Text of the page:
Sunday 21 November 2010

The Secret of Great Men: Deliberate Practice

While not specifically about music, Brett & Kate McKay have posted an excellent guide apropos to musical practice or any other endeavour you wish to better:

What creates great men? ... The typical answer that most people give is that greatness is born. Nature blesses a few great men with some sort of innate gift that allows them to excel at what they do ... you???re either born with talent and destined for greatness or born without talent and destined for a life of mediocrity.

There???s one small problem with this view of greatness: there isn???t much science to back it up.

In fact, studies show that greatness and excellence aren???t ???a consequence of possessing innate gifts [and talents]???. Rather greatness is the result of years and years of enormous amounts of hard, painful work. Ted Williams spent hours hitting baseballs, and Carnegie spent his entire adolescence learning how to network and developing his prodigious memory, skills that would turn him into a mind-boggling wealthy captain of industry. ... young prodigies excel not because of some kind of mystical innate talent but on the merits of pure hustle.

In short, great men aren???t born; great men are made, and they???re made through the process of deliberate practice.

What Is Deliberate Practice?

In the book Talent is Overrated, Fortune Magazine editor, Geoff Colvin proposes five elements that allow a man to practice deliberately and thus achieve greatness.

  1. Deliberate practice is an activity designed specifically to improve performance, often with a teacher???s help.  When top performers practice, they break down their skill into sharply defined elements. After breaking down a skill into parts, a top performer will work intently on the element they need to improve most. During the entire practice, they focus solely on that one aspect.

  2. The practice activity can be regularly repeated. The world???s top performers spend years of their lives practicing. Ted Williams, the greatest hitter in baseball history, would practice hitting balls until his hands bled. Basketball legend Pistol Pete Maravich would go into the gym on Saturday mornings and practice shooting from a specific spot on the court until the gym closed at night. To be the best, you have to put in the time. In fact, if you want to become an expert in your field, you???ll need to put in at least 10,000 hours or 10 years of practice first.

  3. The practice activity provides feedback on a continual basis. Constant feedback is crucial for improvement. You have to see the results of your efforts to evaluate if the way you???re doing things is working or if you need to change things up to improve. Moreover, without feedback during practice you???re more likely to lose the motivation to keep at it. During your practice sessions, constantly stop and look for feedback. With some activities, getting feedback is easy. For example, if you???re practicing your jump shot for basketball, if the ball goes through the net every shot, you know you???re on the right track. If you brick it every shot, that???s feedback that you need to change things up.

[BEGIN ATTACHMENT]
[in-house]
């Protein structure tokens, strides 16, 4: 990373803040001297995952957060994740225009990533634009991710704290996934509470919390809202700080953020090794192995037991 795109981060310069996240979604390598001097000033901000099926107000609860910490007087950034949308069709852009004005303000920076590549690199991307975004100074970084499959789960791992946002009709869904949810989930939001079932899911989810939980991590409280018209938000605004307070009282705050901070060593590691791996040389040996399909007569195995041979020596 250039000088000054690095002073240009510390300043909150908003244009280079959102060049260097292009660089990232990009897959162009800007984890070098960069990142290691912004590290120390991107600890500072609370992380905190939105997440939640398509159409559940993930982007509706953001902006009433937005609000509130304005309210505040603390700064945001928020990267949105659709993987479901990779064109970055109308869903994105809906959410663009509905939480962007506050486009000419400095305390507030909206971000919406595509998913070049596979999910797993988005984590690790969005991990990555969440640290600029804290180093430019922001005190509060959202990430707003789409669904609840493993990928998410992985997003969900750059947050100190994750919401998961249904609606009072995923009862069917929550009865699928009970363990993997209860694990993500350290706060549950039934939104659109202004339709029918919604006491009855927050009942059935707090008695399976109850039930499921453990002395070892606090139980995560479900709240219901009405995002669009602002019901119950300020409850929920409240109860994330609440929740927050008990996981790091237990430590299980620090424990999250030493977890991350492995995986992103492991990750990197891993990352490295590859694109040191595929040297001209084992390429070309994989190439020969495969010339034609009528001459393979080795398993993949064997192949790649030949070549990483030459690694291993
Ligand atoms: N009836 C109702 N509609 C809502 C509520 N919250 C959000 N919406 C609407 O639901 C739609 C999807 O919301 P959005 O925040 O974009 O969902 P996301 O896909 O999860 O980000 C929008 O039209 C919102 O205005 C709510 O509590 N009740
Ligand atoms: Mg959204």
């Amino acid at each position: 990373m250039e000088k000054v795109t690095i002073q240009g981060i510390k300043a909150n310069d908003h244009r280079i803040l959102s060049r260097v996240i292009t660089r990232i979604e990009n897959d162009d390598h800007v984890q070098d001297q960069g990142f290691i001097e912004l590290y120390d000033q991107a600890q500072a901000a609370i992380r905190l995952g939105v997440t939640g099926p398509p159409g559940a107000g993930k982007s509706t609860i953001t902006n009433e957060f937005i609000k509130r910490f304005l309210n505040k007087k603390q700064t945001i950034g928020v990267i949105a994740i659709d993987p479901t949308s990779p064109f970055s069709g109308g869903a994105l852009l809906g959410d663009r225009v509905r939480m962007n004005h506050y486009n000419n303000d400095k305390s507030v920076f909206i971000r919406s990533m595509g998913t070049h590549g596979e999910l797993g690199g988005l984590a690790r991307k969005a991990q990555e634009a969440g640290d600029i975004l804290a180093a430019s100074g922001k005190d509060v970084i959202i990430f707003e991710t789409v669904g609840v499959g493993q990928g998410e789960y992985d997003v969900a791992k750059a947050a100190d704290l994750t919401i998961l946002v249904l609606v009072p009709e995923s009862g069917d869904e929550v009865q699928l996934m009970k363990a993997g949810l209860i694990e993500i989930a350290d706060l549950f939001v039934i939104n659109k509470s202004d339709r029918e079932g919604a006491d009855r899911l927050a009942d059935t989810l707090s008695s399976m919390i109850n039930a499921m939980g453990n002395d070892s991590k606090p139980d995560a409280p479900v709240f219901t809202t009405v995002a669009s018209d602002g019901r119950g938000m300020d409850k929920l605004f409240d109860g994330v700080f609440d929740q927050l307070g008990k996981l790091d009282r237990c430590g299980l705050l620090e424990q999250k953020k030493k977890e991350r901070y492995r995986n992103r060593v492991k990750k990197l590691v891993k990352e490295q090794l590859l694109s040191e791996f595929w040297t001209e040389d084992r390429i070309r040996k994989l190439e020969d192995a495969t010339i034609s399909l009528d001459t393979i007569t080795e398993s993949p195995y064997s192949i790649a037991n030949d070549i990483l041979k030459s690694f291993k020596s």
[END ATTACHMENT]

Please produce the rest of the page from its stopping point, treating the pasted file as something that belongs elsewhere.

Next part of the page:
4. Deliberate practice is highly demanding mentally, whether it???s purely physical or mental. This factor separates deliberate practice from mindless practice. When you???re practicing deliberately, you???re focusing and concentrating so much on your performance that you???re mentally exhausted after your practice session. Deliberate practice is so demanding mentally that studies show that ???four or five hours a day is the upper limit of deliberate practice, and this is frequently accomplished in sessions lasting no longer than an hour to ninety minutes.??? If you feel absolutely bushed after just an hour, chances are you practiced deliberately.

  5. Deliberate practice isn???t much fun. Most people don???t enjoy doing activities that they???re not good at. It???s no fun to fail over and over again and receive criticism on how you can improve. No one likes to be humbled like that. We???d rather do stuff at which we excel because succeeding is enjoyable, and it strokes our egos. Yet deliberate practice is specifically designed to focus on things you suck at and requires you to practice those skills over and over again until you???re mentally exhausted. What a buzz kill.

Don???t get the wrong idea. These studies don???t say that just because you spend a lot of time deliberately practicing a skill, you???ll become a master at everything you do. If you???re 4???5???, no amount of practice will allow you to slam dunk like Michael Jordan. What these studies do suggest is that we???re not as limited by our natural talents as we often think we are.

AoM Man-Up Challenge

This week I challenge you to pick an area of your life that needs improvement and apply the principles of deliberate practice to it.

read the full article over on The Art of Manliness

"The purpose of practice is not to better your opponents. The purpose of practice is to do better than you did yesterday." (Training officer to his men in Godzilla: Final War)

Reminder: the Owen Sound City Band next practice at OSCVI is tomorrow at 7:30, and our last practice of the 2010 year will be November 29th.

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